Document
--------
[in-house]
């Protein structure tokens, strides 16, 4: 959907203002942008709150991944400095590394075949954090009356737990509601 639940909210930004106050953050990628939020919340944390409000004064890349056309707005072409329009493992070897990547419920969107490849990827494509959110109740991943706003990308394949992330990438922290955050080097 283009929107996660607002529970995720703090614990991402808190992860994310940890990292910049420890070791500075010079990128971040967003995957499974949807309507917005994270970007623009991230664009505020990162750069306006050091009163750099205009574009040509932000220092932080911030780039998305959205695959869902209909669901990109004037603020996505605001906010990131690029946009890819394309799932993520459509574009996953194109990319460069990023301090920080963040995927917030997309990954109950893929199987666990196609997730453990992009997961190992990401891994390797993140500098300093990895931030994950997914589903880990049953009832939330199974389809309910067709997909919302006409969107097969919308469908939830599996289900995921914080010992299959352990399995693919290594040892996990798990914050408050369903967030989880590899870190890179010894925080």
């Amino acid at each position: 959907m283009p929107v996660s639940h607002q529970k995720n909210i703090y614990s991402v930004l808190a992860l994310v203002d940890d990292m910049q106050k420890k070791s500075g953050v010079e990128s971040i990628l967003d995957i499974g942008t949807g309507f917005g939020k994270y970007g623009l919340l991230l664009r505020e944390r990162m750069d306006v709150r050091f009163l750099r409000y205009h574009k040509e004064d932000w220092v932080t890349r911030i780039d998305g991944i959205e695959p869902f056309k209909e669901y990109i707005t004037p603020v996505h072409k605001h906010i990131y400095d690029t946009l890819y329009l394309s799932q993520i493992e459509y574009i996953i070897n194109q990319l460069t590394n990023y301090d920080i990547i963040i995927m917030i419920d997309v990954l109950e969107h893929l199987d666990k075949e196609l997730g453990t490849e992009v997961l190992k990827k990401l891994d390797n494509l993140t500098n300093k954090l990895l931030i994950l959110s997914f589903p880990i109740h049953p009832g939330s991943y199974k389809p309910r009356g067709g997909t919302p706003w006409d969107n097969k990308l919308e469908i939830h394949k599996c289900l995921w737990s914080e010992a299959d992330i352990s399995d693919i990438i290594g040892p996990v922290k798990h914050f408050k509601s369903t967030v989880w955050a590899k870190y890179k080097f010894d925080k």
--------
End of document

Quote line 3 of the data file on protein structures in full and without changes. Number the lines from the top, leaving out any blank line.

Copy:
């Amino acid at each position: 959907m283009p929107v996660s639940h607002q529970k995720n909210i703090y614990s991402v930004l808190a992860l994310v203002d940890d990292m910049q106050k420890k070791s500075g953050v010079e990128s971040i990628l967003d995957i499974g942008t949807g309507f917005g939020k994270y970007g623009l919340l991230l664009r505020e944390r990162m750069d306006v709150r050091f009163l750099r409000y205009h574009k040509e004064d932000w220092v932080t890349r911030i780039d998305g991944i959205e695959p869902f056309k209909e669901y990109i707005t004037p603020v996505h072409k605001h906010i990131y400095d690029t946009l890819y329009l394309s799932q993520i493992e459509y574009i996953i070897n194109q990319l460069t590394n990023y301090d920080i990547i963040i995927m917030i419920d997309v990954l109950e969107h893929l199987d666990k075949e196609l997730g453990t490849e992009v997961l190992k990827k990401l891994d390797n494509l993140t500098n300093k954090l990895l931030i994950l959110s997914f589903p880990i109740h049953p009832g939330s991943y199974k389809p309910r009356g067709g997909t919302p706003w006409d969107n097969k990308l919308e469908i939830h394949k599996c289900l995921w737990s914080e010992a299959d992330i352990s399995d693919i990438i290594g040892p996990v922290k798990h914050f408050k509601s369903t967030v989880w955050a590899k870190y890179k080097f010894d925080k």